Pediatric complex regional pain syndrome: a review

Pediatr Rheumatol Online J. 2016 Apr 29;14(1):29. doi: 10.1186/s12969-016-0090-8.


Complex regional pain syndrome (CRPS) is a chronic, intensified localized pain condition that can affect children and adolescents as well as adults, but is more common among adolescent girls. Symptoms include limb pain; allodynia; hyperalgesia; swelling and/or changes in skin color of the affected limb; dry, mottled skin; hyperhidrosis and trophic changes of the nails and hair. The exact mechanism of CRPS is unknown, although several different mechanisms have been suggested. The diagnosis is clinical, with the aid of the adult criteria for CRPS. Standard care consists of a multidisciplinary approach with the implementation of intensive physical therapy in conjunction with psychological counseling. Pharmacological treatments may aid in reducing pain in order to allow the patient to participate fully in intensive physiotherapy. The prognosis in pediatric CRPS is favorable.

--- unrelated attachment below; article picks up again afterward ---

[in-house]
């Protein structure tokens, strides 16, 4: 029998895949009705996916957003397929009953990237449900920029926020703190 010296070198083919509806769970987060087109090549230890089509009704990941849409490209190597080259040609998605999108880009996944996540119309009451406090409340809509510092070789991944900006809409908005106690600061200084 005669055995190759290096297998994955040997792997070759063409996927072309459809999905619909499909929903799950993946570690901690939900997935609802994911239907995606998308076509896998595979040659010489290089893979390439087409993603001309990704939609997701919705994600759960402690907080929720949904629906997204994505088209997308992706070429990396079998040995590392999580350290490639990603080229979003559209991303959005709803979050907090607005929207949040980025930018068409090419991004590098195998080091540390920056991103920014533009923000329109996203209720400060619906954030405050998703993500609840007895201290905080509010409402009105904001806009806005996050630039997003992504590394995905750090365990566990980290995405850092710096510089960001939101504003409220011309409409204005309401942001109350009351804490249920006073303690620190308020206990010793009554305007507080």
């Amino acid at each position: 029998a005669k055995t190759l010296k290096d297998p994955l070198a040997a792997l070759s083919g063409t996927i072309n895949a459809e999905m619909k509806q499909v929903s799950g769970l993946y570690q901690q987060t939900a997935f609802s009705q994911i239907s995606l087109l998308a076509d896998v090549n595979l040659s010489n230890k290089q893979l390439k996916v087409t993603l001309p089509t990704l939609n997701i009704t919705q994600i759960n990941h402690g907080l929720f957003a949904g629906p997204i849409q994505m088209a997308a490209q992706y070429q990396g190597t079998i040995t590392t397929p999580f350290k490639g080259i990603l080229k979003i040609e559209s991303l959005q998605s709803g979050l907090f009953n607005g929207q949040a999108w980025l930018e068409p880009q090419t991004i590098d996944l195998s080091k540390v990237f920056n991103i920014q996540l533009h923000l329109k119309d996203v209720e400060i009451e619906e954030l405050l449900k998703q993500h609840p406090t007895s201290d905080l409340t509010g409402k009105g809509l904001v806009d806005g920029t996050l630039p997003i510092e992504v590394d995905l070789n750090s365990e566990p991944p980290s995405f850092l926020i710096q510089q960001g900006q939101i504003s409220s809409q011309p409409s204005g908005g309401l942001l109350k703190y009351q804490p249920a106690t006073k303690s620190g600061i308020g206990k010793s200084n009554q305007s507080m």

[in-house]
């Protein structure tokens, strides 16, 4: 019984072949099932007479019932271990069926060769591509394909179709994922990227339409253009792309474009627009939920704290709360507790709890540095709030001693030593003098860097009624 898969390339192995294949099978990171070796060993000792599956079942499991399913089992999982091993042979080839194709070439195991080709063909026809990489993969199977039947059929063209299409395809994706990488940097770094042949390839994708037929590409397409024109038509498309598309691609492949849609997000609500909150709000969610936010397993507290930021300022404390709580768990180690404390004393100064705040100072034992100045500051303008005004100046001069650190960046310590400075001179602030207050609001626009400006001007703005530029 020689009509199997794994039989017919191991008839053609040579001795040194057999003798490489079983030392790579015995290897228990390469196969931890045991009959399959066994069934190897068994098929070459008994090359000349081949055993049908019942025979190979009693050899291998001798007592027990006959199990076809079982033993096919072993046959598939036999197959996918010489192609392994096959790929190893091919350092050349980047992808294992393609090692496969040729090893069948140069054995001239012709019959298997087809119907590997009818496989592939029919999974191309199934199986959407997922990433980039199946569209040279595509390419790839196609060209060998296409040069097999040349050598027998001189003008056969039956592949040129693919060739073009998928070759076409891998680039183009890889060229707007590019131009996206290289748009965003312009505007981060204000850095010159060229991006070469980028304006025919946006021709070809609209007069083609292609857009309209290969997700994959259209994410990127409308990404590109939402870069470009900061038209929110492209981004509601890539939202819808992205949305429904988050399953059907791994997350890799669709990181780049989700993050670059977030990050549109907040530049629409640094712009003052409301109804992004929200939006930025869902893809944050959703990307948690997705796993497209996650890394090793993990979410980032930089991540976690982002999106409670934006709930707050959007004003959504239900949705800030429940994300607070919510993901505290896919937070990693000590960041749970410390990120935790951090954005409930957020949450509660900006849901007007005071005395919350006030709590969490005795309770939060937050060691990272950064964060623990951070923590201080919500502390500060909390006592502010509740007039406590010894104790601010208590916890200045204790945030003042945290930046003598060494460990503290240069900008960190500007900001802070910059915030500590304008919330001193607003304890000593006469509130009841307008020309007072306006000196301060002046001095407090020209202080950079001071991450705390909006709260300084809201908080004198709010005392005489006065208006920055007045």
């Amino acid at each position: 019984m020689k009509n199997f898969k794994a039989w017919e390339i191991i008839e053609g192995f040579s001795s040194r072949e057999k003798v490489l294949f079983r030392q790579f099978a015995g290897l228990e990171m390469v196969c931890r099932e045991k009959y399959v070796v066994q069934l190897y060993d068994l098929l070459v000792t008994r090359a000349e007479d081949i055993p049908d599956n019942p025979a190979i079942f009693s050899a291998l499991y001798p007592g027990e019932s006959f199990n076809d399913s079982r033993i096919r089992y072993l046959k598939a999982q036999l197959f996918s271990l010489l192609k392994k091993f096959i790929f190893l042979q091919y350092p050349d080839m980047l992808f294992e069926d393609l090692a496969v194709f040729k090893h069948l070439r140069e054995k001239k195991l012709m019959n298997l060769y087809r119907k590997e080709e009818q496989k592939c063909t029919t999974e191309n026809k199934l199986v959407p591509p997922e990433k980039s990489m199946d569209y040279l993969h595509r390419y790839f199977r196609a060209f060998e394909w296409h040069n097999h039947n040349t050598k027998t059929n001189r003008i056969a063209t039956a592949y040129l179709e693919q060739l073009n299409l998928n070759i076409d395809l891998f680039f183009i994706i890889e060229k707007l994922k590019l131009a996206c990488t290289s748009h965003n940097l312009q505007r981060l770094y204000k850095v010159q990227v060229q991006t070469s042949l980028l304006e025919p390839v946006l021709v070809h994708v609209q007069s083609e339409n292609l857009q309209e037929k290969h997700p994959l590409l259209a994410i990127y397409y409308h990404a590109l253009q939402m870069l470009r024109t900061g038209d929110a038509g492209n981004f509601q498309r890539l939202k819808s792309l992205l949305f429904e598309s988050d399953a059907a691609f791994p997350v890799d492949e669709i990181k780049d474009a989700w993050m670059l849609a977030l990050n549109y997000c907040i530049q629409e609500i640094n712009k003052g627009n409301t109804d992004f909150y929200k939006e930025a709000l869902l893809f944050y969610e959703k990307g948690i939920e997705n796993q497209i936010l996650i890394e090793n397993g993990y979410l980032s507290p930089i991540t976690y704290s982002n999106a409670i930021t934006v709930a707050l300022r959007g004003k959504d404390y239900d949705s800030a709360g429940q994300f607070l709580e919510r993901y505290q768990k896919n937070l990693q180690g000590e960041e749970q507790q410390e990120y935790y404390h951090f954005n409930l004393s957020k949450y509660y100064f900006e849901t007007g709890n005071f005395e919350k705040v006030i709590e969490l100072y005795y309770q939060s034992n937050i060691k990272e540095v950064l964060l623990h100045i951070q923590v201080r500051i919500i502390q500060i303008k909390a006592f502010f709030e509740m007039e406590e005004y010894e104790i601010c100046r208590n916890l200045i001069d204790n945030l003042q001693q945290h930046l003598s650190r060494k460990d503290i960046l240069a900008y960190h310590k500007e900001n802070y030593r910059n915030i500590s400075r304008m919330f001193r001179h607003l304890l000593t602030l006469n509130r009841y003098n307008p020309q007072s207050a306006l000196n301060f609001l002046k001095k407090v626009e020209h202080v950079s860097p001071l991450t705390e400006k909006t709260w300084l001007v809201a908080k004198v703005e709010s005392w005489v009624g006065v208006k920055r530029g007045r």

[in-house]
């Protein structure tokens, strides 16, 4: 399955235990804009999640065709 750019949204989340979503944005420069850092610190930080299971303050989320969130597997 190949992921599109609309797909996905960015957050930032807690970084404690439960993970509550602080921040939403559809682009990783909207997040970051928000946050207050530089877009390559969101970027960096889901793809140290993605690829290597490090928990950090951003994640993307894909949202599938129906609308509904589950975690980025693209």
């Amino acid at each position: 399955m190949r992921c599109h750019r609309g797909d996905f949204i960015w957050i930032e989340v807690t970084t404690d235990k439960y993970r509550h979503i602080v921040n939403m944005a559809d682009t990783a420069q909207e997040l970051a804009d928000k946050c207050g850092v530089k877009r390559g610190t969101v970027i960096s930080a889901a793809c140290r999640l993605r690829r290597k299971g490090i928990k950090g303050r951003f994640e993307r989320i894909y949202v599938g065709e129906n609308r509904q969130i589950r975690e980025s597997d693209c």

Keywords: CRPS; Chronic pain; Complex regional pain syndrome; Pain amplification syndrome; Pediatric.

Publication types

  • Review

MeSH terms

  • Adolescent
  • Analgesics / pharmacology*
  • Complex Regional Pain Syndromes* / diagnosis
  • Complex Regional Pain Syndromes* / physiopathology
  • Complex Regional Pain Syndromes* / therapy
  • Female
  • Humans
  • Male
  • Pain Management / methods
  • Pain Measurement / methods
  • Physical Therapy Modalities*
  • Prognosis
  • Psychological Techniques*
  • Sex Factors


  • Analgesics